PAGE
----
We aimed to examine the association between education level and breast cancer incidence by a meta-analysis of cohort studies.
Relevant studies were identified by searching PubMed, Web of Science, and Scopus databases on June 10, 2018. Reference lists from the obtained articles were also reviewed. We included cohort studies reporting relative risks with 95% CIs for the association between education level and breast cancer incidence. Either a fixed- or random-effects model was used to calculate the pooled risk estimates.
We identified 18 cohort studies with more than 10 million women. Compared with women with a lower education level, women with a higher education level had a significantly higher risk of developing breast cancer (pooled relative risk 1.22 [95% CI, 1.14-1.30]). The results did not differ by study area or reference group. The association remained in studies that adjusted for age at first birth and parity, but was attenuated and no longer significant when the analysis was restricted to studies that adjusted for alcohol use, to studies that adjusted for age at menopause, or to studies that adjusted for hormone therapy.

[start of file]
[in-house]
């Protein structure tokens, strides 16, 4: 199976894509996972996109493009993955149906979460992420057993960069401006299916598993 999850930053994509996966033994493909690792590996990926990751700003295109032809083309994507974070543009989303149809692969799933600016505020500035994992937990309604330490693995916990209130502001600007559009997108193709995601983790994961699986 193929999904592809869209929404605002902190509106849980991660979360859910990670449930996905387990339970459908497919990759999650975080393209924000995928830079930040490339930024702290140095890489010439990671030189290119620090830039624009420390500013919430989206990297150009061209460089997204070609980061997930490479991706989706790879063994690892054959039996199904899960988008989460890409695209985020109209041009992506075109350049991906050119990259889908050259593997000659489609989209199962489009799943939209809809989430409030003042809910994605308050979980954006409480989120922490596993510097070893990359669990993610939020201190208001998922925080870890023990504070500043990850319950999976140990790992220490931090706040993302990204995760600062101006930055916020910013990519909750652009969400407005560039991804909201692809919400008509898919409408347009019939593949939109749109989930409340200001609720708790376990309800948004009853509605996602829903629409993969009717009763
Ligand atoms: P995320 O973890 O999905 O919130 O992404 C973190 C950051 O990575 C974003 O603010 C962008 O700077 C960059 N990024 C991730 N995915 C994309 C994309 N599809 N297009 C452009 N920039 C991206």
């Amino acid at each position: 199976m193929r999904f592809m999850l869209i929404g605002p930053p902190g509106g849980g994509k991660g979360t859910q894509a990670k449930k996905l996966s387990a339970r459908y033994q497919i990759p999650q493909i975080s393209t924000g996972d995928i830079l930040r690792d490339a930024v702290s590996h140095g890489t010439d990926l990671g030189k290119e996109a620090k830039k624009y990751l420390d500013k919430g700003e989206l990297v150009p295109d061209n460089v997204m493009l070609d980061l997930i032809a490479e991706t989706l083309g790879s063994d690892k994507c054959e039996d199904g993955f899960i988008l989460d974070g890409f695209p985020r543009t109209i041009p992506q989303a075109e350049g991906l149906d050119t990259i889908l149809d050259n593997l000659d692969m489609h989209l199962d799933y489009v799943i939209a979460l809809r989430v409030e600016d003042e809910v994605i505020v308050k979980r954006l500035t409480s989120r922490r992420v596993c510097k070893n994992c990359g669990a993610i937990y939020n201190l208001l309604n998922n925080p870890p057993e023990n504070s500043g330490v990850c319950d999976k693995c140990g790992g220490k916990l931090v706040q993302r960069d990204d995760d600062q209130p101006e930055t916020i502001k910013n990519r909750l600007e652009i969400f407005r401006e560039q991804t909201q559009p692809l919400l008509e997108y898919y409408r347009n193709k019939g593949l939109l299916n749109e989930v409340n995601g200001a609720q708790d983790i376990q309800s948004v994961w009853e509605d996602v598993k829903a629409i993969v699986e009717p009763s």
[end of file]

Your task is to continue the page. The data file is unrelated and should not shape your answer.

A higher education level may be associated with an increased risk of developing breast cancer, in which alcohol use, age at menopause, and hormone therapy may, at least partially, play a mediating role.